When the AIDS crisis begins to ravage the close-knit gay community of Chicago’s Boystown neighborhood in the mid-1980s, Yale Tishman and Fiona Marcus are already something like family. Yale, a development director at a local gallery, is on the verge of securing a career-defining art collection from the 1920s courtesy of Fiona’s great-aunt, Nora. At 90, Nora is among the last of “the Lost Generation,” once an artist’s model who sat for the likes of Amedeo Modigliani, Fernand Léger, and Tsuguharu Foujita in Paris. Nora is adamant that Yale feature Ranko Novak — her lover and the tragic figure haunting memories of her youth — alongside his more notable peers. While Yale is game, his infatuation with Nora’s collection — and story — soon takes a backseat to more immediate concerns as the web of infection and loss draws ever closer to his gay cohort. Thirty years later, Fiona finds herself in Paris, tracking down her estranged daughter. It’s perhaps the last, best shot she has at righting a lot of wrongs, but reconciling with her daughter won’t be easy. Fiona remains haunted and emotionally crippled by the plague years and their aftermath. By deftly weaving together Yale’s, Nora’s, and Fiona’s stories, Makkai finds surprising resonances across time and experience, offering a timely commentary on the price of memory and the role of art in securing legacies at risk of being lost.
In the cold light of history, all that matters is being remembered. While many of us, no doubt, would prefer to be remembered for the great things we accomplished or the generosity of our spirit, a legacy of our trauma will do in a pinch. Perhaps nobody in The Great Believers states this point so bluntly as Roman, Yale’s intern at the gallery. “Don’t you envy what Nora had?” he asks Yale. “There was so much disaster, but it was like she belonged to something, you know?” Yale is not immune to the tragic romance of Nora’s tale, but while mourning his friends and in the midst of his own AIDS panic, the best he can manage is a darkly humorous fantasy about the beauty of Romeo and Juliet dying while “puking their guts out.” Roman may be naïve and callous, but he’s not wrong. The reason why Nora hasn’t been able to jettison the memory of her Parisian milieu — and why Fiona can’t let go of the life she shared with her gay male friends in 1980s Chicago in 2015 — is that memory is all that remains of someone’s life in the absence of documented history. “[W]hen someone’s gone and you’re the primary keeper of his memory,” Nora confides to Yale, “letting go would be a kind of murder.” For Nora and Fiona, documenting a history of trauma becomes the most vital act, both because of its ability to capture a historical moment for posterity and because transmuting the trauma into something tangible like a gallery show or a work of art is the only reliable way to unburden oneself from the yoke of memory.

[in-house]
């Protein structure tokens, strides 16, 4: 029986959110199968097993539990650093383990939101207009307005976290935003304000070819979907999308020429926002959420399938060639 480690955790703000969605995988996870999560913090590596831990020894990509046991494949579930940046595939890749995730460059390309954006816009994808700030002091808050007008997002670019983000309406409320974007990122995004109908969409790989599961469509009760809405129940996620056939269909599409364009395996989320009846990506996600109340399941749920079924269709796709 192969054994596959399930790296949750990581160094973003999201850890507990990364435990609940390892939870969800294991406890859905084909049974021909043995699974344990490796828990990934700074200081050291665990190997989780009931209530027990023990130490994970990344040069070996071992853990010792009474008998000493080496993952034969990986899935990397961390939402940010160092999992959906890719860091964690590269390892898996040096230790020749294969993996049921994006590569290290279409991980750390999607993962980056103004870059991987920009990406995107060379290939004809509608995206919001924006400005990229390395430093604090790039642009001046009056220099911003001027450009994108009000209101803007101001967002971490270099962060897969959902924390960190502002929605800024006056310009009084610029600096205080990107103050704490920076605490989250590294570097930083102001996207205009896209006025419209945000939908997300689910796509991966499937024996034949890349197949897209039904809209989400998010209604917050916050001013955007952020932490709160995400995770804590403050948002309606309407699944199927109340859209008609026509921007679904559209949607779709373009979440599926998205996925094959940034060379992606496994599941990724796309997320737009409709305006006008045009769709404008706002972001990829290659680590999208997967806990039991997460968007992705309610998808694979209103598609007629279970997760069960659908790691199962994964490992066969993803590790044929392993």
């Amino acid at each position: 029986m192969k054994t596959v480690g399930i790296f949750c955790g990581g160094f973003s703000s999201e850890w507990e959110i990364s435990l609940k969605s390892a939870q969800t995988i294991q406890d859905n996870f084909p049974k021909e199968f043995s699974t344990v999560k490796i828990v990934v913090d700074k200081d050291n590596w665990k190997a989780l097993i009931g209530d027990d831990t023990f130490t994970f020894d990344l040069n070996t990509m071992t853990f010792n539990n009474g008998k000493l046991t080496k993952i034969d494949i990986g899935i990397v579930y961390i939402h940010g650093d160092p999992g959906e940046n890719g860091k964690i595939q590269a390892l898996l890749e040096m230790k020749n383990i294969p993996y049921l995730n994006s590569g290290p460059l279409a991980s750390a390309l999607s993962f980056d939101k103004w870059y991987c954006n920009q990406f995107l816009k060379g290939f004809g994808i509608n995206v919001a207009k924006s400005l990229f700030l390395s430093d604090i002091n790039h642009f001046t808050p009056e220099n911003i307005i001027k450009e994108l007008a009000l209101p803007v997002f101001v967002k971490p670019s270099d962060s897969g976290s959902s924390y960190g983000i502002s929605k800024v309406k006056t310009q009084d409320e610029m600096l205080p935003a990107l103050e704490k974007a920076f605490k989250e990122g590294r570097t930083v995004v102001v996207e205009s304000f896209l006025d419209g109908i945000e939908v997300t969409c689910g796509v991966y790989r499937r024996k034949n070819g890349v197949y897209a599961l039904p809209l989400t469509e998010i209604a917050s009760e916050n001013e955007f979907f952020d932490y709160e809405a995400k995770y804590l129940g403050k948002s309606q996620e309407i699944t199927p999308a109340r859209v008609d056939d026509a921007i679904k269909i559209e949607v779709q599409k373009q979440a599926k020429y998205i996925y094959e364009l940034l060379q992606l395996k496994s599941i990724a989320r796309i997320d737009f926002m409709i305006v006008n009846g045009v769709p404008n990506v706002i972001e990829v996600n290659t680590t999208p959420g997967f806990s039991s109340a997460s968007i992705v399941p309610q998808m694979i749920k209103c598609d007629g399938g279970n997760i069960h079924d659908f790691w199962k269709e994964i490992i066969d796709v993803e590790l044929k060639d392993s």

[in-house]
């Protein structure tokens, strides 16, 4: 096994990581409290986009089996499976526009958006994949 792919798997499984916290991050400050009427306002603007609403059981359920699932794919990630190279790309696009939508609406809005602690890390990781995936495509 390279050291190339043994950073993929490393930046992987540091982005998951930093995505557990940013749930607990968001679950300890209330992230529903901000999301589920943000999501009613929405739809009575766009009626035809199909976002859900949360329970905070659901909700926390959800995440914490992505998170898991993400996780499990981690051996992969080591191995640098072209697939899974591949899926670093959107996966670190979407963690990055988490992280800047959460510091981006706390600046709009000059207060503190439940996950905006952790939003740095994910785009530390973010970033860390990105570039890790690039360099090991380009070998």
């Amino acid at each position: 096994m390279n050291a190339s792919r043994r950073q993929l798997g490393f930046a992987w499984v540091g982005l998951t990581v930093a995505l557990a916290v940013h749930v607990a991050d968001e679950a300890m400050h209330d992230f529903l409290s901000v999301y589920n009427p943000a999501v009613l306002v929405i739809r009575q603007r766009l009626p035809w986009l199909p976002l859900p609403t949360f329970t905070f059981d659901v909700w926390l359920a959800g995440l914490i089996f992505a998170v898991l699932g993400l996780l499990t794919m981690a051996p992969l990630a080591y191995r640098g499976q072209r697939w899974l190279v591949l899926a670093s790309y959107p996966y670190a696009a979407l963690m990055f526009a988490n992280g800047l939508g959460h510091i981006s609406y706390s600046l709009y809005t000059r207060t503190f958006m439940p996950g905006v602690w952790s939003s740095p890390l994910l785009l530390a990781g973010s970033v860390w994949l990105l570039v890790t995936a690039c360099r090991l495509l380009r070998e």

If history unburdens us, it also has the power to preserve and validate lives that were neglected and demeaned in their present. However, achieving that security is not without its obstacles. One of the more pernicious villains in The Great Believers is Chuck Donovan, a petty trustee who also happens to be a business associate of Nora’s son, Frank. Donovan, on behalf of Frank, feels Nora’s art should remain within the family and is determined to thwart Yale’s acquisition. Some of the pieces are quite valuable and would make a good inheritance. Nora, of course, is not interested in the short-term financial benefits. Her focus remains on securing a legacy for her former lover, who would otherwise be resigned to the trash heap of history, eclipsed by his more successful contemporaries. The tension comes to a head when Yale circumvents both men and secures the collection for the gallery. Donovan confronts Yale shortly afterward. “I’ve been made a fool,” he fumes. As a trustee he feels that “[o]ne of the only rewards” he’s allowed for his “significant time and work is a bit of leverage.” For Donovan, the art is immaterial. The entire matter is simply an excuse to display dominance, and he’s prepared to exercise the full extent of his straight, rich, white, male privilege to ensure that his concerns are heard. There are parallels to our contemporary socio-political moment, of course. What Makkai captures so beautifully here, and throughout the novel, are the vastly different stakes on either side of the cultural divide. For Donovan and Frank, the collection represents a question of pride that is bound up with expectations of dominance afforded to them because of sex, race, sexuality, and social station. For Nora and Yale — both subjects of limited social and historical influence — securing the collection for the gallery is a matter of staving off oblivion. “Wasn’t that what the camera had done, at least?” Fiona reflects when looking through old photos years later in Paris. “It had frozen [her dead friends] forever,” granting them a place at the historical table that would otherwise not have existed. Yale and Nora ultimately succeed but not without paying a hefty price. Donovan’s pride emerges unscathed and he’s soon onto a new pissing match.